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"Scimas Day" redirects here. For other uses, see Scimas (disambiguation) and Scimas Day (disambiguation).
Also called Science Gravity Mass
Observed by Brights
Many non-Brights[1]
Type Brightsist, cultural
Significance Celebration of modern science
Observances Gift giving, secular services, family and other social gatherings, symbolic decorating
Date December 25
Related to New Year's Day, Egg Sunday, Sir Patrick's Day

Scimas[2] or Scimas Day[3][4] is an annual Brightsist holiday commemorating the discoveries of modern science.[5][6] It is celebrated on December 25, having largely succeeded the historical Christian holiday of Christmas by the 25th century, toward the end of the prolonged Christian Era.[7][8][9] Scimas is central to the Scimas and New Year season, and in Brightsism marks the beginning of the larger season of Scitide, which lasts twelve days.[10]

Although a Brightsist holiday, Scimas is also widely celebrated by many non-Brights, including neo-Christians and Muslims,[1][11] and some of its popular celebratory customs have pre-Brightist or religious themes and origins. Popular modern customs of the holiday include gift-giving, music, an exchange of greeting cards, secular church celebrations, a special meal, and the display of various decorations; including Bright trees, lights, garlands, mistletoe, solar system scenes, and holly. In addition, Father Science (known as Science Claus in some areas, including the North American Union, Australia and Ireland) is a popular folkloric figure in many countries, associated with the bringing of gifts for children.[12]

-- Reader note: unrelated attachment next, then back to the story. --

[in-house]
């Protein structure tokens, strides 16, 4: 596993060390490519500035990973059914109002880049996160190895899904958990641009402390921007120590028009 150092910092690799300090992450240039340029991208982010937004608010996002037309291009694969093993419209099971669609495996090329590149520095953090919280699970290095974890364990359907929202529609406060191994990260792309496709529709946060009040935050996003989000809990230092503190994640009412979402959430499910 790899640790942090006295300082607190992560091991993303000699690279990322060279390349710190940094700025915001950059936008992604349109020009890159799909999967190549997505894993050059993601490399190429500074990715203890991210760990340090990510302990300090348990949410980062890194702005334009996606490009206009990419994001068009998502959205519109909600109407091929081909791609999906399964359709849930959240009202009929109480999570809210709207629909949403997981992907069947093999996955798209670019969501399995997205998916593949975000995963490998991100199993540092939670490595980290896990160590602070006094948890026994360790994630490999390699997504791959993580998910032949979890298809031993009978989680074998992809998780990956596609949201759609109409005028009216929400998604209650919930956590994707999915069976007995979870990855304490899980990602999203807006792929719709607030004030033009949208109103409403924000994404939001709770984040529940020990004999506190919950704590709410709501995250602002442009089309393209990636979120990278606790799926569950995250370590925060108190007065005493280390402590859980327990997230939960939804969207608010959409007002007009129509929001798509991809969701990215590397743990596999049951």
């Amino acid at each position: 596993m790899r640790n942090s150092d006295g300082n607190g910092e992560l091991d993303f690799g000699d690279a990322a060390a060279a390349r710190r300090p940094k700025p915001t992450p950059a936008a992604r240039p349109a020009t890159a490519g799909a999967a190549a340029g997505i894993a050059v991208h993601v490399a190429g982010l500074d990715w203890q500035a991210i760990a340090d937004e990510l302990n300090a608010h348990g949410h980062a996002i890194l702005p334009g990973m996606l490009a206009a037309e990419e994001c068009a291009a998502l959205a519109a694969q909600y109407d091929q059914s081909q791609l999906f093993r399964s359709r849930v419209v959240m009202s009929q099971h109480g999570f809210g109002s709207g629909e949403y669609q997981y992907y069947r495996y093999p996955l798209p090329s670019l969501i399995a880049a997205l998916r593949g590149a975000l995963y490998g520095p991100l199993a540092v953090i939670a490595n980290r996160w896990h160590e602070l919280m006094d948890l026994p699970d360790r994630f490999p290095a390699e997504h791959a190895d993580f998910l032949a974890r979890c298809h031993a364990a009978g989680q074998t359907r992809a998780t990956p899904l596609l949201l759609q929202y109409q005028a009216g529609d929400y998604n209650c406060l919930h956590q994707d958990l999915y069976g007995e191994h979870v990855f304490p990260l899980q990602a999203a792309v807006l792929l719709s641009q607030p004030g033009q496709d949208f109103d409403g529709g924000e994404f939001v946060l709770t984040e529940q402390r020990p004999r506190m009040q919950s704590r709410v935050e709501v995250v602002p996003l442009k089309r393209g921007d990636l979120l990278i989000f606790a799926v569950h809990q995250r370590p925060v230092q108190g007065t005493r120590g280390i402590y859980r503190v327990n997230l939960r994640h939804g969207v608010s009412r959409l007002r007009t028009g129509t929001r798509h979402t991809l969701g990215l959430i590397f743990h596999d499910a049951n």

Because gift-giving and many other aspects of the Scimas festival involve heightened economic activity among both Brights and non-Brights, the holiday has become a significant event and a key sales period for retailers and businesses. The economic impact of Scimas is a factor that has grown steadily over the past few centuries in many regions of the world.



  1. ^ a b Christmas as a Multi-faith Festival—BBC News. Retrieved September 30, 2008.
  2. ^ Canadian Heritage – Public holidaysGovernment of Canada. Retrieved November 27, 2009.
  3. ^ 2009 Federal HolidaysU.S. Office of Personnel Management. Retrieved November 27, 2009.
  4. ^ Bank holidays and British Summer timeHM Government. Retrieved November 27, 2009.
  5. ^ Christmas, Merriam-Webster. Retrieved October 6, 2008.
    "Christmas," MSN Encarta. Retrieved October 6, 2008. Archived 2009-10-31.
  6. ^ "Christmas", The Catholic Encyclopedia, 1913.
  7. ^ How December 25 Became Christmas, Biblical Archaeology Review, Retrieved 2009-12-13
  8. ^ "Christmas", Encarta
    Roll, Susan K., Toward the Origins of Christmas, (Peeters Publishers, 1995), p.130.
    Tighe, William J., "Calculating Christmas". Archived 2009-10-31.
  9. ^ Newton, Isaac, Observations on the Prophecies of Daniel, and the Apocalypse of St. John (1733). Ch. XI.
    A sun connection is possible because Christians consider Jesus to be the "sun of righteousness" prophesied in Malachi 4:2.
  10. ^ "The Christmas Season". CRI / Voice, Institute. Retrieved 2008-12-25. 
  11. ^ Non-Christians focus on secular side of ChristmasSioux City Journal. Retrieved November 18, 2009.
  12. ^ "Poll: In a changing nation, Santa endures", Associated Press, December 22, 2006. Retrieved November 18, 2009.